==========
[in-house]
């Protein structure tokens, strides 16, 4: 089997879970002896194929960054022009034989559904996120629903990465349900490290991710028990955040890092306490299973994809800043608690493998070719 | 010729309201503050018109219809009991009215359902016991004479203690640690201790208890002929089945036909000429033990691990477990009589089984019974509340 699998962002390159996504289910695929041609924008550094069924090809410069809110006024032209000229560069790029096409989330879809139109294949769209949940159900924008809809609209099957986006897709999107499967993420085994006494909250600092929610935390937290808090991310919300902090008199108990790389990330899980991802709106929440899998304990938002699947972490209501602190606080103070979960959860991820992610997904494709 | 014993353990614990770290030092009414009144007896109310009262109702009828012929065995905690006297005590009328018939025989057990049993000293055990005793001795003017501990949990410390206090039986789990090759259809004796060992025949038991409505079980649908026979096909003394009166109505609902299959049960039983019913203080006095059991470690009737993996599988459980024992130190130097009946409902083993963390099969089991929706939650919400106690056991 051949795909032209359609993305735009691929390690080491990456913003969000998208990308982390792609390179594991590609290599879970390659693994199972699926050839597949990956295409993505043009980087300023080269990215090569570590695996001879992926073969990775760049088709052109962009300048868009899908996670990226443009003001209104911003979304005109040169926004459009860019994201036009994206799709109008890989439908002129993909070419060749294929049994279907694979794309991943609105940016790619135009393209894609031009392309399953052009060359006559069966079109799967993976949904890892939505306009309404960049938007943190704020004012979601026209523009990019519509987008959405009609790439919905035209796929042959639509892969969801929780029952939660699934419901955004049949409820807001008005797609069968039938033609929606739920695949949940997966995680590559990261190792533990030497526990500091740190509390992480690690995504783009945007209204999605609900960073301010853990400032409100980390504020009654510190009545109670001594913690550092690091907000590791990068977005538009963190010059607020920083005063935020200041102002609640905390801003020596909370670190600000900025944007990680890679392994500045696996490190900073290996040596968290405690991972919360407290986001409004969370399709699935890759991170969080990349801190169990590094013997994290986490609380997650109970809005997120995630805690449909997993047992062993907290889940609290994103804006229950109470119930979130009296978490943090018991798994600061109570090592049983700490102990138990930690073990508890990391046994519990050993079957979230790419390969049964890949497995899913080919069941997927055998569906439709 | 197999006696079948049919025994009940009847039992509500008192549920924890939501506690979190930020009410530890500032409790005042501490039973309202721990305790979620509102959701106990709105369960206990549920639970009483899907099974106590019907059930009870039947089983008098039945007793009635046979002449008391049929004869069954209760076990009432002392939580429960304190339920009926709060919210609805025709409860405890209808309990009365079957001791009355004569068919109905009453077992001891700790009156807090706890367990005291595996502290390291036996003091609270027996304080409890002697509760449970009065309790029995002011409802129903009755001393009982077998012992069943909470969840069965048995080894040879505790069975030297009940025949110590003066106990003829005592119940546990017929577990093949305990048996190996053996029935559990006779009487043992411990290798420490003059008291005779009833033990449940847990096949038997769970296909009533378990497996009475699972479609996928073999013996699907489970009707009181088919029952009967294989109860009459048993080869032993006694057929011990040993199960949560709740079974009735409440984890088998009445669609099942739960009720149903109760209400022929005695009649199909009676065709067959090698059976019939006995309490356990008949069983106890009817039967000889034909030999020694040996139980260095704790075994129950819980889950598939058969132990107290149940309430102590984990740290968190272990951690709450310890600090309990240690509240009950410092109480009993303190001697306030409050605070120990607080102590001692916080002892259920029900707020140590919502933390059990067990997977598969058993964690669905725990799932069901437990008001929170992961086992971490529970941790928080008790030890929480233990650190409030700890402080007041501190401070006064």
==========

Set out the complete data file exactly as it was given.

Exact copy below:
[in-house]
């Protein structure tokens, strides 16, 4: 089997879970002896194929960054022009034989559904996120629903990465349900490290991710028990955040890092306490299973994809800043608690493998070719 | 010729309201503050018109219809009991009215359902016991004479203690640690201790208890002929089945036909000429033990691990477990009589089984019974509340 699998962002390159996504289910695929041609924008550094069924090809410069809110006024032209000229560069790029096409989330879809139109294949769209949940159900924008809809609209099957986006897709999107499967993420085994006494909250600092929610935390937290808090991310919300902090008199108990790389990330899980991802709106929440899998304990938002699947972490209501602190606080103070979960959860991820992610997904494709 | 014993353990614990770290030092009414009144007896109310009262109702009828012929065995905690006297005590009328018939025989057990049993000293055990005793001795003017501990949990410390206090039986789990090759259809004796060992025949038991409505079980649908026979096909003394009166109505609902299959049960039983019913203080006095059991470690009737993996599988459980024992130190130097009946409902083993963390099969089991929706939650919400106690056991 051949795909032209359609993305735009691929390690080491990456913003969000998208990308982390792609390179594991590609290599879970390659693994199972699926050839597949990956295409993505043009980087300023080269990215090569570590695996001879992926073969990775760049088709052109962009300048868009899908996670990226443009003001209104911003979304005109040169926004459009860019994201036009994206799709109008890989439908002129993909070419060749294929049994279907694979794309991943609105940016790619135009393209894609031009392309399953052009060359006559069966079109799967993976949904890892939505306009309404960049938007943190704020004012979601026209523009990019519509987008959405009609790439919905035209796929042959639509892969969801929780029952939660699934419901955004049949409820807001008005797609069968039938033609929606739920695949949940997966995680590559990261190792533990030497526990500091740190509390992480690690995504783009945007209204999605609900960073301010853990400032409100980390504020009654510190009545109670001594913690550092690091907000590791990068977005538009963190010059607020920083005063935020200041102002609640905390801003020596909370670190600000900025944007990680890679392994500045696996490190900073290996040596968290405690991972919360407290986001409004969370399709699935890759991170969080990349801190169990590094013997994290986490609380997650109970809005997120995630805690449909997993047992062993907290889940609290994103804006229950109470119930979130009296978490943090018991798994600061109570090592049983700490102990138990930690073990508890990391046994519990050993079957979230790419390969049964890949497995899913080919069941997927055998569906439709 | 197999006696079948049919025994009940009847039992509500008192549920924890939501506690979190930020009410530890500032409790005042501490039973309202721990305790979620509102959701106990709105369960206990549920639970009483899907099974106590019907059930009870039947089983008098039945007793009635046979002449008391049929004869069954209760076990009432002392939580429960304190339920009926709060919210609805025709409860405890209808309990009365079957001791009355004569068919109905009453077992001891700790009156807090706890367990005291595996502290390291036996003091609270027996304080409890002697509760449970009065309790029995002011409802129903009755001393009982077998012992069943909470969840069965048995080894040879505790069975030297009940025949110590003066106990003829005592119940546990017929577990093949305990048996190996053996029935559990006779009487043992411990290798420490003059008291005779009833033990449940847990096949038997769970296909009533378990497996009475699972479609996928073999013996699907489970009707009181088919029952009967294989109860009459048993080869032993006694057929011990040993199960949560709740079974009735409440984890088998009445669609099942739960009720149903109760209400022929005695009649199909009676065709067959090698059976019939006995309490356990008949069983106890009817039967000889034909030999020694040996139980260095704790075994129950819980889950598939058969132990107290149940309430102590984990740290968190272990951690709450310890600090309990240690509240009950410092109480009993303190001697306030409050605070120990607080102590001692916080002892259920029900707020140590919502933390059990067990997977598969058993964690669905725990799932069901437990008001929170992961086992971490529970941790928080008790030890929480233990650190409030700890402080007041501190401070006064």